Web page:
The second line of defence introduces a degree of independence and objectivity, as the reviewers are not staff and managers who are operationally responsible for the areas being reviewed. However, the reviewers are still part of the same management team, working with those being reviewed.
Other problems at this stage are that the effectiveness of the reviews depends upon the reviewers’ expertise. Ensuring that the reviews have a clear purpose and that the purpose is reflected in selecting what is reviewed may also prove difficult.
Third line of defence: Internal audit
Internal audit is the third line of defence. The effectiveness of internal audit will depend on the extent of its terms of reference. These could be wide-ranging, covering operational efficiency and effectiveness, safeguarding of assets and reliability of reporting. As well as looking at systems overall, internal audit can also focus on specific risks, particularly risks which the first two lines of defence may not have completely countered. Internal audit’s role is also likely to be valuable if there are changes affecting the first two lines of defence, or changes in organisational structures, reporting processes and information systems. The effectiveness of internal audit is also determined by the reliability of its risk assessment and linkage between the risk assessment and work done. Assurance mapping (discussed below) can be particularly useful for internal audit.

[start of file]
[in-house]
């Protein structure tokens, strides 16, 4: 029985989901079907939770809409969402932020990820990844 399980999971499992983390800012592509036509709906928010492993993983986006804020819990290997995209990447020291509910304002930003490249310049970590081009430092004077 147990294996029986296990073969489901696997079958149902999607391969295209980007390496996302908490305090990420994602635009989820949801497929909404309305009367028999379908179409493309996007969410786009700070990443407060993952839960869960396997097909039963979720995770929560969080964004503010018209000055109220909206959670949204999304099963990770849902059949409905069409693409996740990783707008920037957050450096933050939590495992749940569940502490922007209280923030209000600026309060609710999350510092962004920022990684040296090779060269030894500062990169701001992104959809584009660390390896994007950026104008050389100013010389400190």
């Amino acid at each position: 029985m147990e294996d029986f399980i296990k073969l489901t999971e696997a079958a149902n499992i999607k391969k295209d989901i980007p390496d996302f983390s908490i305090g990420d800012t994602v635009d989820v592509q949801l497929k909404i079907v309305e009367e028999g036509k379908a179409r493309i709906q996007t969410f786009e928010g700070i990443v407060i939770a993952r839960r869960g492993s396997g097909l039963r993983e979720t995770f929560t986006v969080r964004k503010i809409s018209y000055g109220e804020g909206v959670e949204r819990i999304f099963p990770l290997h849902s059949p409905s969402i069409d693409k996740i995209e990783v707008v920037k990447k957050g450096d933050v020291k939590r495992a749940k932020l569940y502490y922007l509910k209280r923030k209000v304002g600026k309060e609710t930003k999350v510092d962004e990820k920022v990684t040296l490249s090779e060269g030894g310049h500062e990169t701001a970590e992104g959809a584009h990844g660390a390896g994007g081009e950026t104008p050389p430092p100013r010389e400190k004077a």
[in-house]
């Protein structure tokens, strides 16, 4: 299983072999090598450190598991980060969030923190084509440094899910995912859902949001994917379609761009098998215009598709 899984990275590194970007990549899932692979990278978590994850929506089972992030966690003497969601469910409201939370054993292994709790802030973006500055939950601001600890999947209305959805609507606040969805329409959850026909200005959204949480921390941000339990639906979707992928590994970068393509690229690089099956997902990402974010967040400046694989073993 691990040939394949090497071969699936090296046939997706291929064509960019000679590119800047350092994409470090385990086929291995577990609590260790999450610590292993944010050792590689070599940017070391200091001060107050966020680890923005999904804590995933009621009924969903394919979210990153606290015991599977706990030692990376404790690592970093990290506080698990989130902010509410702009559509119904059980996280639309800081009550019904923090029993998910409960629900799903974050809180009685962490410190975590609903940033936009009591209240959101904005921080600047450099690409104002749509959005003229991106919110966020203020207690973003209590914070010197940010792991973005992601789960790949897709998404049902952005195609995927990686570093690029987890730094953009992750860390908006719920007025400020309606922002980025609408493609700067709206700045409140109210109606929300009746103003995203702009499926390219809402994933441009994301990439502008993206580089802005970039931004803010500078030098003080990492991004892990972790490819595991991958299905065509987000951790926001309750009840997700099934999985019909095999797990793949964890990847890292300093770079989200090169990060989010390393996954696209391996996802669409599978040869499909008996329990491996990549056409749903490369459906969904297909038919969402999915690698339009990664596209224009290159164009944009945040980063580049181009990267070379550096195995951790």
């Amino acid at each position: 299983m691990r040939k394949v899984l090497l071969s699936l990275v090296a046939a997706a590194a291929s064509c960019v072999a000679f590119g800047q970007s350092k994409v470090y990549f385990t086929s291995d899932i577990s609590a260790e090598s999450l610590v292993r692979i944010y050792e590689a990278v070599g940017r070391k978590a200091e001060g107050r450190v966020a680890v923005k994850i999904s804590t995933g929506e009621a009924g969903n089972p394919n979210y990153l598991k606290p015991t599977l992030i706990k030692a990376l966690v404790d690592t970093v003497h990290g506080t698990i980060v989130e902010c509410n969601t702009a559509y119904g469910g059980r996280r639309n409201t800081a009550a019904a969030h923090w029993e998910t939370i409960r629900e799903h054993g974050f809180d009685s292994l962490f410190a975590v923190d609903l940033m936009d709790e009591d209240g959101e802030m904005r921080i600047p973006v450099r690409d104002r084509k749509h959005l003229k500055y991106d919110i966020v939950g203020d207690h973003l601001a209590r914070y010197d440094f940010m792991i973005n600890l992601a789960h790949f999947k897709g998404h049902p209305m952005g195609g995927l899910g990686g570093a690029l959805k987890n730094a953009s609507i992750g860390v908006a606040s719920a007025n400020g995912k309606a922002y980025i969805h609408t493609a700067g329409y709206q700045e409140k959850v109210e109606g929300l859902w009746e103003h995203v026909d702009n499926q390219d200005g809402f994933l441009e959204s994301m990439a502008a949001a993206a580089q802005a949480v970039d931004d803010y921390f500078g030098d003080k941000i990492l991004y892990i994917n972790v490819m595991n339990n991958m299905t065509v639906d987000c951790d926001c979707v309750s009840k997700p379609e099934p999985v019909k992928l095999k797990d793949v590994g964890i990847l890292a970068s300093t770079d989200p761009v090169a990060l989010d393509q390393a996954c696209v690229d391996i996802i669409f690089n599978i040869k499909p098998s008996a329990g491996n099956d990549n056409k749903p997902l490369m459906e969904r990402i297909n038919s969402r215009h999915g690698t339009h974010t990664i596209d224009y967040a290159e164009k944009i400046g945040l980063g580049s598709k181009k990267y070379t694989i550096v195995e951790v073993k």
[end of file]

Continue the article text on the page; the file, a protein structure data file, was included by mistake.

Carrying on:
Internal audit work has the significant benefit of being done by staff who are independent and separate from line management, who are not involved in operational work and whose remuneration is not dependent upon operational results. Internal auditors’ independence can be strengthened by being able to report directly to the board and audit committee, and being able to discuss issues with the board and audit committee without operational management being present.
However, internal audit still has the drawback of the earlier stage that its staff are employees. They can never therefore be completely independent of the organisation and may be influenced by internal politics. Internal factors may also limit the scope of internal audit’s work. Its effectiveness will be weakened if there are ‘no-go’ areas which internal audit cannot review. Whilst internal audit can make recommendations, it cannot ensure the recommendations are carried out, due to internal audit staff not being involved in operations. Internal audit effectiveness therefore depends on the willingness of the board and senior management to insist that internal audit recommendations are implemented.